I lost my pen today. This pen was a present from my late husband and was probably ridiculously expensive. It was a very nice pen and while I am a bit saddened, I’m more philosophical. It was bound to happen since it no longer quite fit into the little leather loop on my wallet. I often had to dig for for it between the mint tin, checkbook, tissues and coupon mess in my handbag. Just like I did today at the grocery store before I returned to the coffee counter where I’d last pulled out my wallet. No luck.
My husband’s presents were always over-the-top. He’d buy amazing gifts but ignore the stack of bills. His tastes in everything were extravagant; he liked the best clothes, cars — you name it. There was a time when he worked in the movie business in England when he made great money and could really afford to indulge his expensive tastes, or at least so he told me. This was before my time. When we were together, he never quite got the making-versus-spending money thing. Now I know this is typical of an addict, especially a cocaine addict. But even when he (we) could no longer afford things like Mont Blanc pens, he couldn’t resist. That’s what I lost today – a Mont Blanc pen. I’d been carrying this slick black, too-expensive pen around in my wallet like a Bic for… I do the math from N’s death year 8 years ago, and figure I had this pen for about 10 years. A long time for a pen in my wallet.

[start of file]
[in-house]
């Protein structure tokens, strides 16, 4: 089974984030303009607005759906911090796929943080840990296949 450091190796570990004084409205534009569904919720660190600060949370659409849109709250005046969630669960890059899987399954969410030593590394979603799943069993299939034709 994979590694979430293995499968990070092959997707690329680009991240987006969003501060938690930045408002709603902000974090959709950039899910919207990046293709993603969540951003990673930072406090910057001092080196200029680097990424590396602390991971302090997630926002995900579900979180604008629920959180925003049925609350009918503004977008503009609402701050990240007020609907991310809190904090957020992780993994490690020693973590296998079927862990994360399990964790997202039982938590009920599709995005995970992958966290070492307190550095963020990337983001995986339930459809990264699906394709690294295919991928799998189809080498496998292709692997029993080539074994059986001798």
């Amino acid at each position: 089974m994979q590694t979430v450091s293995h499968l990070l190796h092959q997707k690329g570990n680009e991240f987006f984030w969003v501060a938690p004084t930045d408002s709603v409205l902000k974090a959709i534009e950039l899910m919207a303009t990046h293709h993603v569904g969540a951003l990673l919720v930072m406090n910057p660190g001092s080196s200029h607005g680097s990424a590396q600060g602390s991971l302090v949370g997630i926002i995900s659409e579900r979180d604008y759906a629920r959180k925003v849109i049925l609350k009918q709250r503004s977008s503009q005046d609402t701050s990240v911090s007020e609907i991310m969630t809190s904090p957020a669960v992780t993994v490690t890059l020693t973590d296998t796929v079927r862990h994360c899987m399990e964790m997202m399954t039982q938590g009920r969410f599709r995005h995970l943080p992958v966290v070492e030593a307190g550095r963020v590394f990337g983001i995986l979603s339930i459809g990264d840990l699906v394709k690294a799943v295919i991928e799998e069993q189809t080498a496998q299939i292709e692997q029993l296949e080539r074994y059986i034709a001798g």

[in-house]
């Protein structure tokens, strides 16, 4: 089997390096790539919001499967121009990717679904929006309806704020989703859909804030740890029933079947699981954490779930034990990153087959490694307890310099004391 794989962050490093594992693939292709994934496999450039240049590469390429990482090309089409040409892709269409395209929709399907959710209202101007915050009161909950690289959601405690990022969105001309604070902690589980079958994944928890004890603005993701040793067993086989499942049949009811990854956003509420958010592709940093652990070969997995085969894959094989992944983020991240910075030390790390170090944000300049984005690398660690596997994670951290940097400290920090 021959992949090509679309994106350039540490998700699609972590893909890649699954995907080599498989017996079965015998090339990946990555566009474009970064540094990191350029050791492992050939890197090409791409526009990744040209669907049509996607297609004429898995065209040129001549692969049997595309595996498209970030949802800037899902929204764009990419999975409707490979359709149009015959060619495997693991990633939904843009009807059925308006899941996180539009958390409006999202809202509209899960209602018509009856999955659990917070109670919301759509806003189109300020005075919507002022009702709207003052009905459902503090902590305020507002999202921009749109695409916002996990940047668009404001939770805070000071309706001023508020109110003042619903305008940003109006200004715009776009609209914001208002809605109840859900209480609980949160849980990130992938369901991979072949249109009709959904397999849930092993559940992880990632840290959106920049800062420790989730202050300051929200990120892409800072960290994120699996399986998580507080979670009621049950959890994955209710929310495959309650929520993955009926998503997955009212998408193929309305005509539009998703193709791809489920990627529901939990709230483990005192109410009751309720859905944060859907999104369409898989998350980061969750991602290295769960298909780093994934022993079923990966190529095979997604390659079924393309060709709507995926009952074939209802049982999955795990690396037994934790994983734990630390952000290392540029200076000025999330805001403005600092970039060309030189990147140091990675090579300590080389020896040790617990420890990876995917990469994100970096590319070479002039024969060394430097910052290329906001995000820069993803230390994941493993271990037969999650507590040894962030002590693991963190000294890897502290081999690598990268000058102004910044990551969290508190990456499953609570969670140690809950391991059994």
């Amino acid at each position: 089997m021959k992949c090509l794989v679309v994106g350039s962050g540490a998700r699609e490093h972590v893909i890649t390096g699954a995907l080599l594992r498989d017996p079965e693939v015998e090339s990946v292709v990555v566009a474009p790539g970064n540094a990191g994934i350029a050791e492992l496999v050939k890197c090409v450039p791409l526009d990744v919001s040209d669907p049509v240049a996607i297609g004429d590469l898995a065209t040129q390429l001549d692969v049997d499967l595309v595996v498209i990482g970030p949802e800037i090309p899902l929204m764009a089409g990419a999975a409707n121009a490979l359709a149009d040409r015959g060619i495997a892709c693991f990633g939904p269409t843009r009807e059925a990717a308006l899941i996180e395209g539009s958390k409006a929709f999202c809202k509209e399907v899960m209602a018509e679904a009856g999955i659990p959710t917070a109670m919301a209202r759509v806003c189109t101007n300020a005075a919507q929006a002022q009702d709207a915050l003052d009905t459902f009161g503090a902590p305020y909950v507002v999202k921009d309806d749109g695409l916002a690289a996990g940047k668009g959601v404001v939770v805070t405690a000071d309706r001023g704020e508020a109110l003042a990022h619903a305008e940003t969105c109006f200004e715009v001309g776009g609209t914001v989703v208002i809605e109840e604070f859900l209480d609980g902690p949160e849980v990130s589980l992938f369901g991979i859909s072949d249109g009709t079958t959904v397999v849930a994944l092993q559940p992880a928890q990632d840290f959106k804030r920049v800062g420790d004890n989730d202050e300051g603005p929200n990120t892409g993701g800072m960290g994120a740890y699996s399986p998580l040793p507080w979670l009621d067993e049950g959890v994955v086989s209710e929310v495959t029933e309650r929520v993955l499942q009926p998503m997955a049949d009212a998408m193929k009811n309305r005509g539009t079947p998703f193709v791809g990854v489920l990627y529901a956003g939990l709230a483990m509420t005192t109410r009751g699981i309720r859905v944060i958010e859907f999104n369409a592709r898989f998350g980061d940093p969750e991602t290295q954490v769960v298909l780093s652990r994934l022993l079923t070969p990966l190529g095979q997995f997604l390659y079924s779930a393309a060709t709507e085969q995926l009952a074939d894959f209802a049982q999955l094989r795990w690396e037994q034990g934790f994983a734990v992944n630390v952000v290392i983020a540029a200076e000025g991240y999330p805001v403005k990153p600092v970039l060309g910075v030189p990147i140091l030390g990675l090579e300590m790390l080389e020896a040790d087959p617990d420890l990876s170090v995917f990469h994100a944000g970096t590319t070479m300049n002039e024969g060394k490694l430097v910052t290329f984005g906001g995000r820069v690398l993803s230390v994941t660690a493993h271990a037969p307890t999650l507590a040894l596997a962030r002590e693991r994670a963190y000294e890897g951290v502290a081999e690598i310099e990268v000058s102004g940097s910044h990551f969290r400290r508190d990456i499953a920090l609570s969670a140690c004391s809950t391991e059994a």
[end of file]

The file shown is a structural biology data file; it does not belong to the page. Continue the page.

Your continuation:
When we first got together I admit I was impressed by N’s extravagance. After years of watching my pennies and rarely treating myself, indulging in luxury – at least by my standards – seemed possible. After all, I was making more money than I ever had in my life, socking all my wages in the bank for 4 years while living on a UN daily field allowance in Croatia and Bosnia. In the early years we took some crazy trips and stayed in nice hotels and I bought nicer clothes than my usual thrift-shop finds, but mostly, I stayed my frugal self. N on the other hand, showered me with pricey watches, Bally boots, cashmere sweaters – fancy pens. His generosity and love of nice stuff was seductive. That was before I became aware that he was spending money he didn’t really have. Then it became painful.
I liked the way the pen felt in my hand but rarely used it to write more than a check. Somehow, it never really seemed like mine.